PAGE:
In its semiannual report to Congress, the Medicare Payment Advisory Commission (MedPAC) recommends significant changes to two key aspects of Medicare policy: the wage index and site-neutral payment.
1. A revamp of the wage index
The wage index consistently generates concern among healthcare stakeholders, including in Medicare’s FY24 proposed rule for hospital inpatient payments. According to CMS’s projections, the wage index and some of its exceptions and reclassifications loom as significant factors in regional variations in estimated payment rates during the coming fiscal year.
For example, CMS projected a 6.4% average increase in operating-cost payments for urban hospitals in the Pacific region, compared with a 0.2% decrease for those in the New England region. A key driver of such differences is the application of the rural-floor exception (i.e., the wage index for any hospital located in an urban area of a state may not be less than that for hospitals located in rural areas in the same state), with budget neutrality factored in.
Proposed technical changes to the rural wage-index methodology would have a notable impact. Those changes specifically would entail including hospitals that have reclassified as rural hospitals in all rural wage-index calculations.
Although stakeholder feedback suggests the changes make sense, they reflect the complexity and opacity of the wage index.
Referring to hospital payments, MedPAC stated, “Inaccuracies and inequities have grown, in part because Congress and CMS have made additional exceptions to the already byzantine IPPS [inpatient prospective payment system] wage index.”
For example, two-thirds of hospitals were subject to wage-index changes based on exceptions in 2022, according to MedPAC’s data, and budget-neutrality provisions necessitated a corresponding 2.2% reduction in overall inpatient payments.
“While there are motivations for each IPPS wage-index exception, collectively, they detract from the core goal of the wage index — accurately and equitably reflecting differences in labor costs across geographic areas — because most have either no or a flawed empirical basis, can be manipulated, and add administrative burden,” the report states.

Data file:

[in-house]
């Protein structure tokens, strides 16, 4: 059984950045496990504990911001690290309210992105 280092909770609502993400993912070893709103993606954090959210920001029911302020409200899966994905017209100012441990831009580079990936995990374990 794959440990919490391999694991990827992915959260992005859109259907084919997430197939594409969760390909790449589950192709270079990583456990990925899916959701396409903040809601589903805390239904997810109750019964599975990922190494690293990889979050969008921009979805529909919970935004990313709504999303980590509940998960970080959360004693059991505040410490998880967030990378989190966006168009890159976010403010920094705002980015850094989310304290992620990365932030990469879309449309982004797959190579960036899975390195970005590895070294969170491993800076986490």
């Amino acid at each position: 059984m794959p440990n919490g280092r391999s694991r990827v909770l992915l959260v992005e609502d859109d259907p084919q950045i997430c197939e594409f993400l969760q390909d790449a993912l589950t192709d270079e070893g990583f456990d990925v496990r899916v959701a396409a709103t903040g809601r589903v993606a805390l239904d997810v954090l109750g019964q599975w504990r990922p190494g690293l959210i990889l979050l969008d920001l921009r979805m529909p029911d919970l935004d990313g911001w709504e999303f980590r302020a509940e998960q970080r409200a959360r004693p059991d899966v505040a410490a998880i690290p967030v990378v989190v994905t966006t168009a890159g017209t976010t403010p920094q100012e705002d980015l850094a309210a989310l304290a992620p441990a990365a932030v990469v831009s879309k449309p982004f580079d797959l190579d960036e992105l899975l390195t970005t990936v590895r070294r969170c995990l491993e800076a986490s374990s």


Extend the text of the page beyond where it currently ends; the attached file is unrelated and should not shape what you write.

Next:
Features of a new approach
MedPAC’s recommendation is for an updated wage index that would:
- Use all-employer, occupation-level wage data with different occupation weights for the wage index of each provider type
- Reflect local-level differences in wages between and within metropolitan statistical areas and statewide rural areas
- Smooth wage-index differences across adjacent local areas
- Eliminate exceptions
Key outcomes of the new wage index would include:
- Narrowing the spread between the highest and lowest wage-index values
- Reflecting differences in labor costs at a more granular level (e.g., the county level) and mitigating wage-index cliffs
- Shifting Medicare payments toward hospitals in:
- Areas where hospitals pay less than market-area wages for RNs
- Areas with low wage-index values that now are supported by the temporary low-wage-index exception
- Counties with higher labor costs than the average in their broader labor market